Often now as an old man Who sleeps only four hours a night, I wake before dawn, dress and go down To my study to start typing: Poems, letters, more pages In the book of recollections. Anything to get words flowing, To get them out of my head Where they're pressing so hard For release it's like a kind Of pain. My study window Faces east, out over the meadow, And I see this morning That the sheep have scattered On the hillside, their white shapes Making the pattern of the stars In Canis Major, the constellation Around Sirius, the Dog Star, Whom my father used to point Out to us, calling it For some reason I forget Little Dog Peppermint. What is this line I'm writing? I never could scan in school. It's certainly not an Alcaic. Nor a Sapphic. Perhaps it's The short line Rexroth used In The Dragon & The Unicorn, Tossed to me from wherever He is by the Cranky Old Bear (but I loved him). It's really Just a prose cadence, broken As I breathe while putting My thoughts into words; Mostly they are stored-up Memories—dove sta memoria. Which one of the Italians Wrote that? Dante or Cavalcanti? Five years ago I'd have had The name on the tip of my tongue But no longer. In India They call a storeroom a godown, But there's inventory For my godown. I can't keep Track of what's m there. All those people in books From Krishna & the characters In the Greek Anthology Up to the latest nonsense Of the Deconstructionists, Floating around in my brain, A sort of "continuous present" As Gertrude Stein called it; The world in my head Confusing me about the messy World I have to live in. Better the drunken gods of Greece Than a life ordained by computers. My worktable faces east; I watch for the coming Of the dawnlight, raising My eyes occasionally from The typing to rest them, There is always a little ritual, A moment's supplication To Apollo, god of the lyre; Asking he keep an eye on me That I commit no great stupidity. Phoebus Apollo, called also Smintheus the mousekiller For the protection he gives The grain of the farmers. My Dawns don't come up like thunder Though I have been to Mandalay That year when I worked in Burma. Those gentle, tender people Puzzled by modern life; The men, the warriors, were lazy, It was the women who hustled, Matriarchs running the businesses. And the girls bound their chests So their breasts wouldn't grow; Who started that, and why? My dawns come up circumspectly, Quietly with no great fuss. Night was and in ten minutes Day is, unless of course It's raining hard. Then comes My first breakfast. I can't cook So it's only tea, puffed wheat and Pepperidge Farm biscuits. Then a cigar. Dr Luchs Warned me the cigars Would kill me years ago But I'm still here today.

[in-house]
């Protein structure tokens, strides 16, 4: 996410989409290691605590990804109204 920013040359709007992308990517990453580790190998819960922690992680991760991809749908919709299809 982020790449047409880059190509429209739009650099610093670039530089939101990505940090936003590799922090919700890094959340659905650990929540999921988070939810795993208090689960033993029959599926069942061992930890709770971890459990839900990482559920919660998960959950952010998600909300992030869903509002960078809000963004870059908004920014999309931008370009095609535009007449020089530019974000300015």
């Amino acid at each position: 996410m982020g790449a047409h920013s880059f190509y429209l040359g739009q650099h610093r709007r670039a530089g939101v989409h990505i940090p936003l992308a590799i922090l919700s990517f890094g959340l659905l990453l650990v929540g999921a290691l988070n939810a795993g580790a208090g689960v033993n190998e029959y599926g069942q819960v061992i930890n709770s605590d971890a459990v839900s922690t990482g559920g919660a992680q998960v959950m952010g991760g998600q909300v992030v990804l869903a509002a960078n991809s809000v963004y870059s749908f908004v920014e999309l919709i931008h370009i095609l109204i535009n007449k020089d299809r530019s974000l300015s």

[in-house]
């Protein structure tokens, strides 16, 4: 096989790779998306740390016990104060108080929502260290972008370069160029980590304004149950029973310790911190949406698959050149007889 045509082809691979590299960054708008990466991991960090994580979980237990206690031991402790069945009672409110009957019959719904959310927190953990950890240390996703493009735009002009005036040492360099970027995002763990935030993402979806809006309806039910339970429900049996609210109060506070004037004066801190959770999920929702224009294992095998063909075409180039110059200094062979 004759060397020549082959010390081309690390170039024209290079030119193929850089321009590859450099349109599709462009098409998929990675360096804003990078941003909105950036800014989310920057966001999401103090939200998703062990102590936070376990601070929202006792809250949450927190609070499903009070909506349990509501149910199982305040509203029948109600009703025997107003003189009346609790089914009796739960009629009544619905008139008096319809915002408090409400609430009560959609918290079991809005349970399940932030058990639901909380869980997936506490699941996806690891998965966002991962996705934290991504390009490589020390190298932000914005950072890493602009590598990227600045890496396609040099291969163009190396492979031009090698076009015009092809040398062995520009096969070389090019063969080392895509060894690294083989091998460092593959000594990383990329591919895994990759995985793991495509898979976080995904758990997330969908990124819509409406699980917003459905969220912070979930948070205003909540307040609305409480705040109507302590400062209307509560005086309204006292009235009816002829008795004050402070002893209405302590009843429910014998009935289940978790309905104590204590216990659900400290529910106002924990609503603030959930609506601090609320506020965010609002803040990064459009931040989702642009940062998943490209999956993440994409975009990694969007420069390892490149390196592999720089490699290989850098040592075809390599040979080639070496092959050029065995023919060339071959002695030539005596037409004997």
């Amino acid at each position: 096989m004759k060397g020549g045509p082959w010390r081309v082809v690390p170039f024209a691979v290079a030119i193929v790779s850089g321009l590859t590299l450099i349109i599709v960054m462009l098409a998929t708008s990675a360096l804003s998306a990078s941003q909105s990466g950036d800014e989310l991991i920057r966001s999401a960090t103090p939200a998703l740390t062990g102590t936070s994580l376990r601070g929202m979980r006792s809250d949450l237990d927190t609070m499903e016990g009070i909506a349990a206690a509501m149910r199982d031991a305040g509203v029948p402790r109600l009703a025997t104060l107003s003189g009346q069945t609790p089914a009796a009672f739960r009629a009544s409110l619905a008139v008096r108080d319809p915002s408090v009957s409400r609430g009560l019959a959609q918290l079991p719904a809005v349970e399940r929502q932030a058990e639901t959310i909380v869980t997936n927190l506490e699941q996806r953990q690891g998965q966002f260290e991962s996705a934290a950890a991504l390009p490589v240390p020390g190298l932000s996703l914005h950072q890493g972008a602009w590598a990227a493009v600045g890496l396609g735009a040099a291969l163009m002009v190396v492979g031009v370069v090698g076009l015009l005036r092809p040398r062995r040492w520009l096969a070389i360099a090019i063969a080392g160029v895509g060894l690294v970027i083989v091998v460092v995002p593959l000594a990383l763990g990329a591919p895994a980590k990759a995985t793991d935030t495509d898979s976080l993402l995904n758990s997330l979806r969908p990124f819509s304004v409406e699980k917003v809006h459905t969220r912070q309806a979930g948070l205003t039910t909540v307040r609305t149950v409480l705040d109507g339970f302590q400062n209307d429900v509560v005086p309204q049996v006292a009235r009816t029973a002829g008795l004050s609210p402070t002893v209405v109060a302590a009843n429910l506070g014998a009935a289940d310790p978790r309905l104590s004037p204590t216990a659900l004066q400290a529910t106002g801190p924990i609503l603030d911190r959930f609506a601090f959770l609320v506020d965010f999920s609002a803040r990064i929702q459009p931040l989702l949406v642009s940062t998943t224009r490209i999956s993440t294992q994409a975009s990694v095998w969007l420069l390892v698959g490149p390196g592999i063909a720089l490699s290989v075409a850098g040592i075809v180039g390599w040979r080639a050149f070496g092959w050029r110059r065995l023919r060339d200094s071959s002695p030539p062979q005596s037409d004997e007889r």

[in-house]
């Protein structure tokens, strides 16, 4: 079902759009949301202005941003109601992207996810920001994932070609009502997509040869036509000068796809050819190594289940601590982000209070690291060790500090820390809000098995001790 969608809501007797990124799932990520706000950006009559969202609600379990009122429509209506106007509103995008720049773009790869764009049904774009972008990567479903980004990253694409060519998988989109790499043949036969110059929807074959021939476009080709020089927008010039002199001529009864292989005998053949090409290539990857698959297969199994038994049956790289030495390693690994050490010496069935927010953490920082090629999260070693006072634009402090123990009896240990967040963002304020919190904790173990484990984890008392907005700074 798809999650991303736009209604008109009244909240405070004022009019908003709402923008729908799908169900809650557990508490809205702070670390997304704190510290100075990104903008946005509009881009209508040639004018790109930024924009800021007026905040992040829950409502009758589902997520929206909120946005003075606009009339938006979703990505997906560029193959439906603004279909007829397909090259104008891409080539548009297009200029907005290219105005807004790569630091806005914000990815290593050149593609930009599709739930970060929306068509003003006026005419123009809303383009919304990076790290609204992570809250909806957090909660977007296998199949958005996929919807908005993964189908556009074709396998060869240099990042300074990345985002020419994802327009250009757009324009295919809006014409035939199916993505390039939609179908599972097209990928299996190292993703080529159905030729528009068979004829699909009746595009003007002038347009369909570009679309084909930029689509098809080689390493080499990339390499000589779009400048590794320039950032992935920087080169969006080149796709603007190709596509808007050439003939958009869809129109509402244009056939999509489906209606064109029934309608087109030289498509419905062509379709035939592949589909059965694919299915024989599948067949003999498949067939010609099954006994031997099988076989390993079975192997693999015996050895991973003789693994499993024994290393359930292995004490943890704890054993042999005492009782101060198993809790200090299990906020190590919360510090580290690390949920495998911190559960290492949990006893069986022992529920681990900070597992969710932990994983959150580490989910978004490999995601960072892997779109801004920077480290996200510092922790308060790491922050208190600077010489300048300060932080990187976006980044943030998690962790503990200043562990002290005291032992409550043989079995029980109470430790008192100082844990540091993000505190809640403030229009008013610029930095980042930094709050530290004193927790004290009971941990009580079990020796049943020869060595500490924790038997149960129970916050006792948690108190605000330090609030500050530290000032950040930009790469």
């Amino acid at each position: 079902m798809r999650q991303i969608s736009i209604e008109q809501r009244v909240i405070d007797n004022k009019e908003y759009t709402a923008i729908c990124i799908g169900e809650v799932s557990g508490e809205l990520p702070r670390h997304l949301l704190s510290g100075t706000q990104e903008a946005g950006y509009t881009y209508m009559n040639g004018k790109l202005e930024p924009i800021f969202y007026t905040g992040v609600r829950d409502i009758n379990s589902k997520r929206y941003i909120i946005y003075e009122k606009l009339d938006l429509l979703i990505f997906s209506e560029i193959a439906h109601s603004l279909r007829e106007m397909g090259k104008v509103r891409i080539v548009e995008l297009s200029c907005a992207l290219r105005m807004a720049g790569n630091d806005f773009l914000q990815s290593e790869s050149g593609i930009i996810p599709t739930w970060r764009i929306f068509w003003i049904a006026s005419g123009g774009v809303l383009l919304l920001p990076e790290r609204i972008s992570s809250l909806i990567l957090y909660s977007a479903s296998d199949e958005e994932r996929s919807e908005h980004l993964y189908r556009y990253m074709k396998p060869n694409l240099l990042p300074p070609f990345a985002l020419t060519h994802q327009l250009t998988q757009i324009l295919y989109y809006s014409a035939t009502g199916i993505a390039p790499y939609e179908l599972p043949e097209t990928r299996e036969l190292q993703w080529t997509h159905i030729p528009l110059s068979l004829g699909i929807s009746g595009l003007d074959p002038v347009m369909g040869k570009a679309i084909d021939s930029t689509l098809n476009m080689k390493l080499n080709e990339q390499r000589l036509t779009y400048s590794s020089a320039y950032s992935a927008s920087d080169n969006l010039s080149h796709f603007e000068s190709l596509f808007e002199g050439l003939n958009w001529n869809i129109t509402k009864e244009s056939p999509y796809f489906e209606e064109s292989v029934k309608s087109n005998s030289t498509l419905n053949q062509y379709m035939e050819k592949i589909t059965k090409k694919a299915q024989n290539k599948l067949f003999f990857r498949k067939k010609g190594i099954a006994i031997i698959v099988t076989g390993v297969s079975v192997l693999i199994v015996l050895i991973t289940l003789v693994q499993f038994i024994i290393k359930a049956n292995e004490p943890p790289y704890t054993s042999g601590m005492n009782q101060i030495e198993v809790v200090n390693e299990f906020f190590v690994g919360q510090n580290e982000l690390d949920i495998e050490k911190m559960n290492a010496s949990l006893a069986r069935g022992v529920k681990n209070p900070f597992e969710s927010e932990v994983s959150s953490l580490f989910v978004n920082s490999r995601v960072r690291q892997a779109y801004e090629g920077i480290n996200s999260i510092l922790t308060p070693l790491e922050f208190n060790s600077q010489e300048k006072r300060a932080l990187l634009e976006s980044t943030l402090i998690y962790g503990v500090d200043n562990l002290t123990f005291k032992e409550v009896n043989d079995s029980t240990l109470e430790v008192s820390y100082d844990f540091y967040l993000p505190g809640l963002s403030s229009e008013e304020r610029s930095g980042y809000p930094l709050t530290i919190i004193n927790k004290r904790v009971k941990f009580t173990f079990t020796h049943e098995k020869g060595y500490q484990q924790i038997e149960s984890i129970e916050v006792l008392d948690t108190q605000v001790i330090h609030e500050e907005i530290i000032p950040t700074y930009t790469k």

Copyright © 2005 by James Laughlin. From Byways. Reprinted with permission of New Directions Publishing.